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Genetic testing identifies increased testicular cancer risk

Tuesday June 13th, 2017

Genetic testing can identify men who are most at risk from developing testicular cancer, researchers reported last night.

Researchers at The Institute of Cancer Research, London, UK, found that testing for newly identified genetic factors, along with others found in previous studies, could identify those who could benefit from monitoring or preventative treatment.

Writing in Nature Genetics, they describe examining the DNA of 30,000 men, which revealed 19 new genetic changes associated with the disease.

They tested these alongside previously identified genetic factors, which covered 44 genetic markers, and picked out 1% of men at highest risk of the disease.

That cohort of men had a 7% lifetime risk of developing testicular cancer, which is 14 times higher than the 0.5% risk in the general male population.

The Movember Foundation-funded study also uncovered new clues about how risk genes are activated.

The researchers compared DNA from 7,319 men with testicular cancer with that of 23,082 without the disease from three separate studies.

By reading the DNA code of these men, they could identify ‘single letter’ changes in their DNA that increased their risk of developing testicular cancer.

They discovered that many of the gene changes inside cells increase testicular cancer risk by interfering with the way gene activity is controlled.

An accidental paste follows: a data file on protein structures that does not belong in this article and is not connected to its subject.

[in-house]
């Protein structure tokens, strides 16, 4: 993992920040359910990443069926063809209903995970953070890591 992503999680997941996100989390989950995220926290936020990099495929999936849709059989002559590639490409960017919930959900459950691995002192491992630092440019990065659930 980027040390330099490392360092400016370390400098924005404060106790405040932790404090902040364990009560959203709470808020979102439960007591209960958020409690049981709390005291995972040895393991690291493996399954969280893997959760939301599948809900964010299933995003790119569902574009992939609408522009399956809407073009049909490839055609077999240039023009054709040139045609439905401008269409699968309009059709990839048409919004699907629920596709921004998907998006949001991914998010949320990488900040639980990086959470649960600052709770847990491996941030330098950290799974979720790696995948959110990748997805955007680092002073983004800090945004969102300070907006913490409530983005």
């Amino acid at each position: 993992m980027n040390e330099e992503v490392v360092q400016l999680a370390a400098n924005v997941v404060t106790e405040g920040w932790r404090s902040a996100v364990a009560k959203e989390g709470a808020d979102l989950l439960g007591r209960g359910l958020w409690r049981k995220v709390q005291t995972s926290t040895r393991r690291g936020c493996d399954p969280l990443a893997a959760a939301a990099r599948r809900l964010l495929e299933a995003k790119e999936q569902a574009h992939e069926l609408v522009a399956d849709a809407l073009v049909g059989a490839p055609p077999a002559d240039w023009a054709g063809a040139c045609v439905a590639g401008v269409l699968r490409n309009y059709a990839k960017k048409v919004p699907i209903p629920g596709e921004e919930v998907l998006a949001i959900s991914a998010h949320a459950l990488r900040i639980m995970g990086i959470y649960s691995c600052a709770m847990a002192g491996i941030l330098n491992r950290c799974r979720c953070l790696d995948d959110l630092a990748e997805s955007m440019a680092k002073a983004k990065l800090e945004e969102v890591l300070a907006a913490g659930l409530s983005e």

Study leader Dr Clare Turnbull, senior researcher in Genetics and Epidemiology at the ICR, said: “Our study has almost doubled the number of DNA variations linked to increased risk of developing testicular cancer and advanced our ability to use genetics to predict disease in healthy men.

“Although we are making good headway, there are more genetic changes that affect risk still to be found. Further studies are needed to understand how these genetic changes interact over time to influence the biology of the cell and lead to development of cancer.”

Professor Paul Workman, chief executive of The Institute of Cancer Research, London, said: “As well as picking out men at highest risk of testicular cancer, our new study also looks at the biology of the disease – at what drives cells to become cancerous. This should narrow the search for therapeutic targets and help researchers create new treatments for those men who stop responding to platinum chemotherapy.”

Paul Villanti, director of programmes, the Movember Foundation, said: “This study has made significant progress in identifying men at increased risk of testicular cancer, and sets up pathways to the new treatments that are so desperately needed to save men for whom current treatments are unsuccessful.”

Nature Genetics 12 June 2017

Tags: Cancer | Genetics | Men's Health | UK News

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